Why do we tolerate such disparity?

A recent U.S. Census report reveals that half of all Americans are either poor or near poor, according to official income thresholds. Think about that statistic for a moment. On average one out of every two people you encounter makes less than 200 per cent of the poverty level, which is about $45,000 for a family of four.

In his column for the New York Times this morning Charles M. Blow writes:

Our growing income inequality is a fact. So is the possibility that it could prove economically disastrous.

An April report from the International Monetary Fund found that growing income inequality has a negative effect on economic expansion. The report said that long periods of high growth, which were called “growth spells,” were “much more likely to end in countries with less equal income distributions. The effect is large.” It continued: “Inequality seemed to make a big difference almost no matter what other variables were in the model or exactly how we defined a ‘growth spell.’ ”

Our income inequality could jeopardize our recovery.

Yet another Gallup report issued Friday found that most Americans now say that the fact that some people in the U.S. are rich and others are poor does not represent a problem but is an acceptable part of our economic system.

If denial is a river, it runs through doomed societies.

Perhaps we were always an ignorant nation. But we seem to be willfully so over the last few decades, probably corresponding with the Great Divergence. Here are some more startling statistics, these from CBS News:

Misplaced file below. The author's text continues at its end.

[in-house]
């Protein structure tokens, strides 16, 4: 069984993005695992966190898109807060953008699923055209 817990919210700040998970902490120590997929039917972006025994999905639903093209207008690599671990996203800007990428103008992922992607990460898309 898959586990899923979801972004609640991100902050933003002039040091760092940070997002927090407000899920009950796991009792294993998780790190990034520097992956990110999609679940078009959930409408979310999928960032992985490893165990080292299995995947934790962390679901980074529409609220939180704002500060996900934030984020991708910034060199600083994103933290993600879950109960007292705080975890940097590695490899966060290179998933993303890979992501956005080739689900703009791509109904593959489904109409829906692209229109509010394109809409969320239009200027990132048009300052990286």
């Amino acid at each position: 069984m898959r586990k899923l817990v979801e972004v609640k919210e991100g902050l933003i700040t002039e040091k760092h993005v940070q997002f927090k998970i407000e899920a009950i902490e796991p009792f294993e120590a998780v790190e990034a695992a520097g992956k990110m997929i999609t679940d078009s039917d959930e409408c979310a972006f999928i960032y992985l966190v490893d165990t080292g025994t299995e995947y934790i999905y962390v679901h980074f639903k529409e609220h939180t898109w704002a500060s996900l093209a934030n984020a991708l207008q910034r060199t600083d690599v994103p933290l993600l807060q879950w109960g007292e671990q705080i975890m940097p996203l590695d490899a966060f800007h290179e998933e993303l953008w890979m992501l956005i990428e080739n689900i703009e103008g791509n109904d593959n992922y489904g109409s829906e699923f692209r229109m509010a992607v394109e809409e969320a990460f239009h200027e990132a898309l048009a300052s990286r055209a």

The majority of low-income families — 62 percent — spent more than one-third of their earnings on housing, surpassing a common guideline for what is considered affordable. By some census surveys, child-care costs consume close to another one-fifth.

Paychecks for low-income families are shrinking. The inflation-adjusted average earnings for the bottom 20 percent of families have fallen from $16,788 in 1979 to just under $15,000, and earnings for the next 20 percent have remained flat at $37,000. In contrast, higher-income brackets had significant wage growth since 1979, with earnings for the top 5 percent of families climbing 64 percent to more than $313,000. [By the way, Mr. Blow evidently has his facts wrong on what happened to the bottom 20 percent since 1979. He wrote: “But it rose just 18 percent for the bottom 20 percent.” CBS says that inflation-adjusted incomes in this quintile fell by nearly 11 percent over the period.]

About that Gallup poll.

More than half of the respondents, which surely includes both the poor and near-poor, said that it was either not important or only somewhat important to reduce inequality. WTF? And get this: As Mr. Blow writes, realizing the most popular strategy—growing the economy—can’t occur under conditions of severe inequality.

I’d go further. Expanding GDP requires income gap reduction. The Rest of Us spend our money on goods and services. If we have higher real incomes more money circulates in the economy to hire and produce.

Have we simply become inured to the growing gap along with the misery suffered by nearly half the population? Have so many people accepted as inevitable the workings of our capitalist system, as Mr. Blow opines?

This dismissal of financial duress would explain the ho-hum treatment given the Occupy crowds. We’ve got a lot of poverty. So what?

Take a look at the following chart (from Wikipedia), which shows selected countries’ Gini index over time.

The U.S. is neck and neck with China for third place behind Brazil and Mexico. If trends continue, China and the U.S. will overtake Mexico for second place. Come on, Americans. You can make it to the top. If you do, you’ll be recognized as the most unequal country on the planet.

You’ll notice, by the way, that just after the war, the United States was a more equal society, with a Gini index below 40. Since the 1970s, however, the Great Divergence began with an ever widening gap between the rich and the poor.

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